A proof of Fermat´s Last Theorem using only Gauss´s Lemma for the roots of monic polynomials with integer coefficients.**
Writing the Fermat equation $$a^n + b^n - c^n = (c-p)^n + (c-q)^n - c^n = 0$$ with $q < p$ being integers and c taken as an independent variable we get for $n=3$ the polynomial equation $$F_3(c,p,q) = c^3 - 3(p + q)c^2 + 3(p^2+q^2)c -(p^3+q^3) = 0.$$ In order to preserve the parity always two of $p, q, c$ must be odd and one even. So for an odd $c$ one of $p$ or $q$ must be odd and the other even (first case), whereas for an even $c$ both $p$ and $q$ must be odd (second case). Therefore in both cases $F_3(c,p,q)$ has an even value and might be zero because zero is an even number.
In order to show that this never can be we compare in the first case the roots of $F_3(c,p,q)=0$ to the roots of $F_3(c,2p,2q)=0$, which for an odd $c$ is odd and therefore cannot be zero. Hence $F_3(c,2p,2q)=0$ according to Gauss´s Lemma must have irrational roots which according to Vieta´s formulas for the roots and coefficients of polynomials are twice the roots of $F_3(c,p,q)=0$, which therefore are also irrational. Thus $F_3(c,p,q)$ in the first case never can be zero for an odd $c$.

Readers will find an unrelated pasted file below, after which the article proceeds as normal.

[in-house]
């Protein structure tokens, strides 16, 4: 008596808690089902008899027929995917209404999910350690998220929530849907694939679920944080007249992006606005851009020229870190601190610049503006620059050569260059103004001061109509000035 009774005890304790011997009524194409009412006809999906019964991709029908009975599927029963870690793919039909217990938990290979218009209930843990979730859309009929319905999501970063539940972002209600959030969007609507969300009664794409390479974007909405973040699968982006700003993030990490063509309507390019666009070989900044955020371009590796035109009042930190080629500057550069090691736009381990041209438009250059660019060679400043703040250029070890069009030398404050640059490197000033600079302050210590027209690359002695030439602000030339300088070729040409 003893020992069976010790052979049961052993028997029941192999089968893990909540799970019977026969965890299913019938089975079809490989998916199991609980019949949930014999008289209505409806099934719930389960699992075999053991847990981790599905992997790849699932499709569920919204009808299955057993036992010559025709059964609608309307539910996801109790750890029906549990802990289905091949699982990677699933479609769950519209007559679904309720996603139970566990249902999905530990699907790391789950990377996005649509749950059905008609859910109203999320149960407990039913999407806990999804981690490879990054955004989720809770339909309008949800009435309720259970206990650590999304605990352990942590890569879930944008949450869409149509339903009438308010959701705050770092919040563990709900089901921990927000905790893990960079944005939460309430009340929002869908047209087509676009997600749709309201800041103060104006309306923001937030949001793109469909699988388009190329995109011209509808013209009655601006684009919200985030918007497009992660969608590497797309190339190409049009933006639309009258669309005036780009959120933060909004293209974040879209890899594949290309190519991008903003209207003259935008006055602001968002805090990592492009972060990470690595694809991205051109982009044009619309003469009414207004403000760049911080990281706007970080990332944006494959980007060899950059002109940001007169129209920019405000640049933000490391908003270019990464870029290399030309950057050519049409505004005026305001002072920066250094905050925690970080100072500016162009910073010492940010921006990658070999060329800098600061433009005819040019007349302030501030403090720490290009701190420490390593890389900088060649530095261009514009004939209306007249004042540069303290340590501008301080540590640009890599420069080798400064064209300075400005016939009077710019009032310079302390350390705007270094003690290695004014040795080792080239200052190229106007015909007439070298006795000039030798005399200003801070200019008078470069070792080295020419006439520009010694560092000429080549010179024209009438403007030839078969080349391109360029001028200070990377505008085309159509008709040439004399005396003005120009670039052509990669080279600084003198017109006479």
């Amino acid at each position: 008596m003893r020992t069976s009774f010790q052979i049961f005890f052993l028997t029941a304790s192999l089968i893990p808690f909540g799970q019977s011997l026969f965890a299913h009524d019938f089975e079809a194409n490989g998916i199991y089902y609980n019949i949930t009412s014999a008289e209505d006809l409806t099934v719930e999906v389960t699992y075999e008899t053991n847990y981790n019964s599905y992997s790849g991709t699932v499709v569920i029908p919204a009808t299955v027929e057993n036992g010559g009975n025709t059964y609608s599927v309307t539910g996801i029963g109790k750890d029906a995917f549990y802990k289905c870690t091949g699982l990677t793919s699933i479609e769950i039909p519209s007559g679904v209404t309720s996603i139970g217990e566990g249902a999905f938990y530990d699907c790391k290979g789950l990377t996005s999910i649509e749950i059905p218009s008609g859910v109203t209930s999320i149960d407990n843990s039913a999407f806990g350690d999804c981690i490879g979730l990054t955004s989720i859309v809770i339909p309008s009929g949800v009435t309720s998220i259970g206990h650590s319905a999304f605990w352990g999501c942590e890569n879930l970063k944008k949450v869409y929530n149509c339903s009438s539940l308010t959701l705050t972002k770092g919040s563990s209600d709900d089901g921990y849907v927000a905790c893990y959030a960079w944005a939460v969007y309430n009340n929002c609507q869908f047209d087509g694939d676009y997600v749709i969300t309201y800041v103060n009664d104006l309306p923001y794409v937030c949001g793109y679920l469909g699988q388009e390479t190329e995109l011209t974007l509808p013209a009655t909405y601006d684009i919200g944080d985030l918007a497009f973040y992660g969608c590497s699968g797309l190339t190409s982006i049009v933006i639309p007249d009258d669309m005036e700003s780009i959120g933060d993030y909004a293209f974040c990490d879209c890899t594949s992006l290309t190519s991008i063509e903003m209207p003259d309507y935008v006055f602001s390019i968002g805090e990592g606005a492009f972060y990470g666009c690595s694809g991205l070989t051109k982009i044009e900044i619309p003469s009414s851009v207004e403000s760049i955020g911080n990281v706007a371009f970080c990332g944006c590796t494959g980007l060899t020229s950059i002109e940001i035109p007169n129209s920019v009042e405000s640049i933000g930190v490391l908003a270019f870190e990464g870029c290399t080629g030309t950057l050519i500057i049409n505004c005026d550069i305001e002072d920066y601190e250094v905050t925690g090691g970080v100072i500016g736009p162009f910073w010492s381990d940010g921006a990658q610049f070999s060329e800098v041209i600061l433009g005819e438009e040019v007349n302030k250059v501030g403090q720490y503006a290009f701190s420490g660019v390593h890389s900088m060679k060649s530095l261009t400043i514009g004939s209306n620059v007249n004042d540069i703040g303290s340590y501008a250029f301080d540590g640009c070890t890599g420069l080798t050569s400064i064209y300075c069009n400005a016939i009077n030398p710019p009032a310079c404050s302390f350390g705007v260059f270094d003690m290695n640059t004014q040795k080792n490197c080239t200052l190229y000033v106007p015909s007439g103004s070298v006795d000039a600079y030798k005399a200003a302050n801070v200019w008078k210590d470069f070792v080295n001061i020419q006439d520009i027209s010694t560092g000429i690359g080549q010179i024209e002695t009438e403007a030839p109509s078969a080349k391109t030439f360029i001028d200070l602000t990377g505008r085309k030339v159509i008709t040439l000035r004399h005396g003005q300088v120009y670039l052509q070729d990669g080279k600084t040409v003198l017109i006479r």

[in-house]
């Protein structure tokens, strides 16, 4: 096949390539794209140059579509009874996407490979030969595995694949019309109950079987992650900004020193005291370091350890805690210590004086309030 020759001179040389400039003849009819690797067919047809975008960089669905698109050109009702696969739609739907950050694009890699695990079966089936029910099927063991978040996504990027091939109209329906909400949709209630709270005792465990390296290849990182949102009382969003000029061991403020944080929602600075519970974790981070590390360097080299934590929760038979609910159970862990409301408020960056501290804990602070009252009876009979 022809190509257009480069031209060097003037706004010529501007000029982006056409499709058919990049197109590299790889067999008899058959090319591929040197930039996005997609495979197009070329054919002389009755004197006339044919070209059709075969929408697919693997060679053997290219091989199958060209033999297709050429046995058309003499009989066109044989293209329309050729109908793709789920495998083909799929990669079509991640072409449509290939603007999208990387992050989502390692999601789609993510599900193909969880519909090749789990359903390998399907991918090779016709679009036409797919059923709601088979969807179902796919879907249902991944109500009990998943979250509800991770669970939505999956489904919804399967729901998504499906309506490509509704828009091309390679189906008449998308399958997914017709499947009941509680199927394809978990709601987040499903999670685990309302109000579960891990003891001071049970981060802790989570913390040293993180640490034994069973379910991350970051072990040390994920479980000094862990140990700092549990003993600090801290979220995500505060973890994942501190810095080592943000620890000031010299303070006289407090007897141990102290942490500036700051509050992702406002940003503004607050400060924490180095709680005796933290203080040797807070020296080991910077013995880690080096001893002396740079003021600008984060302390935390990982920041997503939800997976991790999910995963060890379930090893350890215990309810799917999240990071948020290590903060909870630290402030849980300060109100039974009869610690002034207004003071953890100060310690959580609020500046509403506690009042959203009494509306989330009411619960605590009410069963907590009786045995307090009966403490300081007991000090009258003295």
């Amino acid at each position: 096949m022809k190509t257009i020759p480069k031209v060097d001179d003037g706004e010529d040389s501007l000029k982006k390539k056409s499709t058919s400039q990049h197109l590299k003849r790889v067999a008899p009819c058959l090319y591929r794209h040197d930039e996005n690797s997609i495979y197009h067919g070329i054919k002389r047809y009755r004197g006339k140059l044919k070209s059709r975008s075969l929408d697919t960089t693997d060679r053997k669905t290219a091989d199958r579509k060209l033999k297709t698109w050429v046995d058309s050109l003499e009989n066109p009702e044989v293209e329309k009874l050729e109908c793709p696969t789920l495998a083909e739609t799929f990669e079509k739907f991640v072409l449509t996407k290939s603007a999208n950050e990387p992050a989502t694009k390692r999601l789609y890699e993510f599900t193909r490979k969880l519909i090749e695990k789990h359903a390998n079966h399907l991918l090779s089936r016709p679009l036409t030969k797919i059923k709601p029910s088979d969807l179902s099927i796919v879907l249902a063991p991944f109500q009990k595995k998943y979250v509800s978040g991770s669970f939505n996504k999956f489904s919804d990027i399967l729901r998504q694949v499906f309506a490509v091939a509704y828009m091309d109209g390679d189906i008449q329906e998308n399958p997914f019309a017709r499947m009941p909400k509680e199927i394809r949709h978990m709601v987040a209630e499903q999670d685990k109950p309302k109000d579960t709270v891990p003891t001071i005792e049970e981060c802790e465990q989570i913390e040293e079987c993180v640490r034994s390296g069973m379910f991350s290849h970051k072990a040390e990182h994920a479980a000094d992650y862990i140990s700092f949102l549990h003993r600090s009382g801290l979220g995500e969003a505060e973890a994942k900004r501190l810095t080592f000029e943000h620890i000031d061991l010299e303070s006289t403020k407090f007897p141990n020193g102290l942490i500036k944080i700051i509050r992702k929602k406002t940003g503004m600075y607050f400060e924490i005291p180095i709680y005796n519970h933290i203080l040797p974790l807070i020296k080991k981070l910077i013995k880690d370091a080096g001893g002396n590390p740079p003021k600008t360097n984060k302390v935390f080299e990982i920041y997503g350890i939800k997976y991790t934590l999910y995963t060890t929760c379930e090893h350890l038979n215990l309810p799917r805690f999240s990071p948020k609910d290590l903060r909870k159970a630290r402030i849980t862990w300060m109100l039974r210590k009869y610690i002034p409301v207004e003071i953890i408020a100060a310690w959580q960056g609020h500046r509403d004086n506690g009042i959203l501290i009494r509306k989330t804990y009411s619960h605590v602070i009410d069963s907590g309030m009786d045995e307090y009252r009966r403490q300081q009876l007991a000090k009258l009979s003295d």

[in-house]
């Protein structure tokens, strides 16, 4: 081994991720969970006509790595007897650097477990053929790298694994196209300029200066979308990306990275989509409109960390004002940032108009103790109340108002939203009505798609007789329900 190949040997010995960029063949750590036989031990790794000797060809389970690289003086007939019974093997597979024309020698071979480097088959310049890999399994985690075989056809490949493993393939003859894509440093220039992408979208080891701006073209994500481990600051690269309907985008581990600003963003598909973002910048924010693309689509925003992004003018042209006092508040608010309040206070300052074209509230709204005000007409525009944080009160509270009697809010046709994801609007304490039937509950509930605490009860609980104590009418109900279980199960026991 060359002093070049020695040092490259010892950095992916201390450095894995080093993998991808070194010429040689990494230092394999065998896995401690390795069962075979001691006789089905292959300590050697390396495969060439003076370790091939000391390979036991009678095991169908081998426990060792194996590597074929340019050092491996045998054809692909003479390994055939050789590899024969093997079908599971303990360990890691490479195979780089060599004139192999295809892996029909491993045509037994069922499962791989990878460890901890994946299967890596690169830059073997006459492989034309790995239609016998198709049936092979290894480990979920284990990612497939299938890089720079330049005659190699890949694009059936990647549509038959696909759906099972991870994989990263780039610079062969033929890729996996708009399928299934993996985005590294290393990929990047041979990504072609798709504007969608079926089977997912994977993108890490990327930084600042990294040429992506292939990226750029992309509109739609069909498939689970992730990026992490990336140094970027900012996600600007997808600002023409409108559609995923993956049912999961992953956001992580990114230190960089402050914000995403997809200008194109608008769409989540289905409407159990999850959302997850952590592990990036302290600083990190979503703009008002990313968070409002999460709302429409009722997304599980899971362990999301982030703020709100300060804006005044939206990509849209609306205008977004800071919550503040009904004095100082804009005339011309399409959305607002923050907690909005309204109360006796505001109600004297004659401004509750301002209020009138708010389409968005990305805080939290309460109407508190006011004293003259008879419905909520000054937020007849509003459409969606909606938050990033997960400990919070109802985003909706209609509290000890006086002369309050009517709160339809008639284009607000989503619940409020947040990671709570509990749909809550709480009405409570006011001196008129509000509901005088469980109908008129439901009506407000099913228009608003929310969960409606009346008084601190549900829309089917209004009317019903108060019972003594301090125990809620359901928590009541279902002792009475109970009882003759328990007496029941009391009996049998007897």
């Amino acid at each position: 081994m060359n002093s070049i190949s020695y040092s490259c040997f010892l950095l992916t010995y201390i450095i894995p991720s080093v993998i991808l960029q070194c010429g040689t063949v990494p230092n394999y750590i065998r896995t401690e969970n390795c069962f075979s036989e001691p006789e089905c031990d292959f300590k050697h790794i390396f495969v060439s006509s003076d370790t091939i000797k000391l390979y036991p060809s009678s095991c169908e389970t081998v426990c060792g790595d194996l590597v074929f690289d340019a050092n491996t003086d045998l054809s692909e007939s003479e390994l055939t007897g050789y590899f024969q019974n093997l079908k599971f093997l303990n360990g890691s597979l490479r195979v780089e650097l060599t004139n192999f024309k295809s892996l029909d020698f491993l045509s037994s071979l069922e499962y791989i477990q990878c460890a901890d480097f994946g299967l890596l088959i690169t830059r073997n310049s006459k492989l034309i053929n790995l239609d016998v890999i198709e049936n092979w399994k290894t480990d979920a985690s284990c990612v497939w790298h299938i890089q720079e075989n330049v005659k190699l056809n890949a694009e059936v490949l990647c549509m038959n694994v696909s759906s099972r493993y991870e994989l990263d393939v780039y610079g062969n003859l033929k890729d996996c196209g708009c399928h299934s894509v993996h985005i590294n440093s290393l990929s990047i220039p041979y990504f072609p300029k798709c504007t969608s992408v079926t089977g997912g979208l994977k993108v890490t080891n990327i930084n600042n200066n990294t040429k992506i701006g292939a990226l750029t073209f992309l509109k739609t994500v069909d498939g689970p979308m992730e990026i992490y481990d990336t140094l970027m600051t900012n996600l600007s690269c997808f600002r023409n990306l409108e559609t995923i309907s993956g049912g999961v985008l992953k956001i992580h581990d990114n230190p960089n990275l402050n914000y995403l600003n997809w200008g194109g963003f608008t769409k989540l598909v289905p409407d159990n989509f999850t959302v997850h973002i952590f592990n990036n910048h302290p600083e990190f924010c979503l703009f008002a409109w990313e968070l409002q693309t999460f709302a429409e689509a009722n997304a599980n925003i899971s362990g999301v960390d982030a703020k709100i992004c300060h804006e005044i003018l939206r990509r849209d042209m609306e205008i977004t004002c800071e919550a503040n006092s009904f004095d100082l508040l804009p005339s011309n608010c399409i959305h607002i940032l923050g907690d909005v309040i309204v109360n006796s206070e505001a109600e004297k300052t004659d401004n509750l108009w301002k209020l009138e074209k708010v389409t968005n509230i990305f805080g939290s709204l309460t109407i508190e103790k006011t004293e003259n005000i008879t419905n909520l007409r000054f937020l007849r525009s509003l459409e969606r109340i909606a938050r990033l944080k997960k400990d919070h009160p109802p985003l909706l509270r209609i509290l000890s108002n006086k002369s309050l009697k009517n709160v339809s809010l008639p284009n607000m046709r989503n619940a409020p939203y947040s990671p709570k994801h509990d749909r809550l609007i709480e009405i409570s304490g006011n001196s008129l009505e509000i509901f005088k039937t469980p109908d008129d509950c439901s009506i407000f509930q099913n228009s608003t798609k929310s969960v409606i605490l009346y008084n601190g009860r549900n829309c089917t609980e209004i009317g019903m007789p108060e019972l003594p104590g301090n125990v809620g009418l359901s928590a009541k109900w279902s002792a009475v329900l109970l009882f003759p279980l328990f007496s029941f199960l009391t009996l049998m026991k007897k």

In the second case $c$ is even and can be written as $2^t*d$, where $d$ is the odd part of $c$ and $t$ is an integer. Rewriting $F_3(c,p,q)$ as $$F_3(2^td, 2^tp,2^tq) = 2^3t [d^3 – 3 (p + q)d^2 + 3 (p^2+q^2)d -(p^3+q^3)] = 0$$ which never can be zero because of the odd value of the expression in square brackets.
With the substitution of $p$ and $q$ by $2^tp$ and $2^tq$ the roots of $F_3(2^td,2^tp,2^tq)=0$ are $2^t$-fold the roots of $F_3(c,p,q)=0$ and are irrational according to Gauss´s Lemma. Thus the roots of $F_3(c,p,q)=0$ are also irrational which shows that it in the second case also never can be zero for an even $c$.
Therefore the Fermat equation $a^3 + b^3 - c^3 = 0$ for $n=3$ never can be zero and thus cannot have a solution in integers $a,b,c$. This result can easily be extended to all degrees $n$ being odd primes using the features of the binomial coefficients, especially the fact that for all $n$ there is always an even number of odd coefficients (see, please, https://www.researchgate.net/publication/338819565_Proving_Fermats_Last_Theorem_as_a_Mean_Value_Problem_Title_Proving_Fermats_Last_Theorem_as_a_Mean_Value_Problem_Author).